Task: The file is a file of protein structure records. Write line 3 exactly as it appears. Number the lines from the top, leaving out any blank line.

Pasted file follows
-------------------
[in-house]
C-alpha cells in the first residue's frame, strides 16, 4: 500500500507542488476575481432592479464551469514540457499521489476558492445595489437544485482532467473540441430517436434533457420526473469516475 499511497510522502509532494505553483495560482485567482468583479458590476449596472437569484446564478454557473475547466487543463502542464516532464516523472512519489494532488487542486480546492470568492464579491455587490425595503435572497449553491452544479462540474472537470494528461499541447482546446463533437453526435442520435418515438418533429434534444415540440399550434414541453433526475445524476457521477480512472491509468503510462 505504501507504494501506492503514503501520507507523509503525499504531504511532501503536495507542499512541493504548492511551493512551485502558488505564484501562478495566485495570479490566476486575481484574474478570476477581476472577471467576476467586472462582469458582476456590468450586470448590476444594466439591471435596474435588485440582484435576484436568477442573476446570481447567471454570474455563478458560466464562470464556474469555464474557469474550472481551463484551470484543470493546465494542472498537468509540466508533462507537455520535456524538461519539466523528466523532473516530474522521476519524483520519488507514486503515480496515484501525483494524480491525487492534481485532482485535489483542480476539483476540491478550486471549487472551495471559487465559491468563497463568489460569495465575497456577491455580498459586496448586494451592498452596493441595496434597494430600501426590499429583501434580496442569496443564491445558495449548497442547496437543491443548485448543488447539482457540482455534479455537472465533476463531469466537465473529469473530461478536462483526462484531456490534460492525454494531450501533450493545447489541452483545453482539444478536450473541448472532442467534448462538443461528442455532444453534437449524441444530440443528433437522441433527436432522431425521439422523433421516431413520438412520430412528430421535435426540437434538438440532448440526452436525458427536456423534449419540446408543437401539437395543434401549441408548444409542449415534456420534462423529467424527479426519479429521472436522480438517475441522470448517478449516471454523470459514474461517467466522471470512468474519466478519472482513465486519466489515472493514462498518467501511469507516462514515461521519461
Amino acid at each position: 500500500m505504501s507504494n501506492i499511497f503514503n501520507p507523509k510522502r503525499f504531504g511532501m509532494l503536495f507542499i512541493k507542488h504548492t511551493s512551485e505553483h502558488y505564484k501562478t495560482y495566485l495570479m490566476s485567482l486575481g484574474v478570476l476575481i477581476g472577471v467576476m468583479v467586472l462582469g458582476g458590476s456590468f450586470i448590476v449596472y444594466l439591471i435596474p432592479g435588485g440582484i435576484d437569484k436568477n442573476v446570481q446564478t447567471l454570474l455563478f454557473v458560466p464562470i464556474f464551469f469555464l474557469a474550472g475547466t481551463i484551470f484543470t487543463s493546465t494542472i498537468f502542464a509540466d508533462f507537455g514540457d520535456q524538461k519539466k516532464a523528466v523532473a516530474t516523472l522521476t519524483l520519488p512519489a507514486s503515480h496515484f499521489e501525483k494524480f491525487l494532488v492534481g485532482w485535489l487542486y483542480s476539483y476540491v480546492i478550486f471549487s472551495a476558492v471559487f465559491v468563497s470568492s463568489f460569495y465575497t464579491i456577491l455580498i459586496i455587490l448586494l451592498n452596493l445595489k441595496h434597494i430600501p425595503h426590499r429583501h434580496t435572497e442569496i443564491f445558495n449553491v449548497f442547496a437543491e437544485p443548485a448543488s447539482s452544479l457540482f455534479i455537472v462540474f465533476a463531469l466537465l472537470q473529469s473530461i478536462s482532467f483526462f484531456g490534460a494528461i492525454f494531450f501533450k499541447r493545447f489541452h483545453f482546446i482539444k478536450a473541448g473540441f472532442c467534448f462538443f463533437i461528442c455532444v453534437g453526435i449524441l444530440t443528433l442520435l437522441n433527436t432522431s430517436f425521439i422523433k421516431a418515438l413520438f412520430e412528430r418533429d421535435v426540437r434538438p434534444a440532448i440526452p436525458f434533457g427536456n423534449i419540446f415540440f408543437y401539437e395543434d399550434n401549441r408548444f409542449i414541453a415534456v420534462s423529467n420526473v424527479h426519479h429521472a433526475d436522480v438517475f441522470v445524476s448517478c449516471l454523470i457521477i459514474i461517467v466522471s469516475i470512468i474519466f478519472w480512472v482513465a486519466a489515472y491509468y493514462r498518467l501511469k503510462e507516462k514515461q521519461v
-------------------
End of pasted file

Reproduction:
Amino acid at each position: 500500500m505504501s507504494n501506492i499511497f503514503n501520507p507523509k510522502r503525499f504531504g511532501m509532494l503536495f507542499i512541493k507542488h504548492t511551493s512551485e505553483h502558488y505564484k501562478t495560482y495566485l495570479m490566476s485567482l486575481g484574474v478570476l476575481i477581476g472577471v467576476m468583479v467586472l462582469g458582476g458590476s456590468f450586470i448590476v449596472y444594466l439591471i435596474p432592479g435588485g440582484i435576484d437569484k436568477n442573476v446570481q446564478t447567471l454570474l455563478f454557473v458560466p464562470i464556474f464551469f469555464l474557469a474550472g475547466t481551463i484551470f484543470t487543463s493546465t494542472i498537468f502542464a509540466d508533462f507537455g514540457d520535456q524538461k519539466k516532464a523528466v523532473a516530474t516523472l522521476t519524483l520519488p512519489a507514486s503515480h496515484f499521489e501525483k494524480f491525487l494532488v492534481g485532482w485535489l487542486y483542480s476539483y476540491v480546492i478550486f471549487s472551495a476558492v471559487f465559491v468563497s470568492s463568489f460569495y465575497t464579491i456577491l455580498i459586496i455587490l448586494l451592498n452596493l445595489k441595496h434597494i430600501p425595503h426590499r429583501h434580496t435572497e442569496i443564491f445558495n449553491v449548497f442547496a437543491e437544485p443548485a448543488s447539482s452544479l457540482f455534479i455537472v462540474f465533476a463531469l466537465l472537470q473529469s473530461i478536462s482532467f483526462f484531456g490534460a494528461i492525454f494531450f501533450k499541447r493545447f489541452h483545453f482546446i482539444k478536450a473541448g473540441f472532442c467534448f462538443f463533437i461528442c455532444v453534437g453526435i449524441l444530440t443528433l442520435l437522441n433527436t432522431s430517436f425521439i422523433k421516431a418515438l413520438f412520430e412528430r418533429d421535435v426540437r434538438p434534444a440532448i440526452p436525458f434533457g427536456n423534449i419540446f415540440f408543437y401539437e395543434d399550434n401549441r408548444f409542449i414541453a415534456v420534462s423529467n420526473v424527479h426519479h429521472a433526475d436522480v438517475f441522470v445524476s448517478c449516471l454523470i457521477i459514474i461517467v466522471s469516475i470512468i474519466f478519472w480512472v482513465a486519466a489515472y491509468y493514462r498518467l501511469k503510462e507516462k514515461q521519461v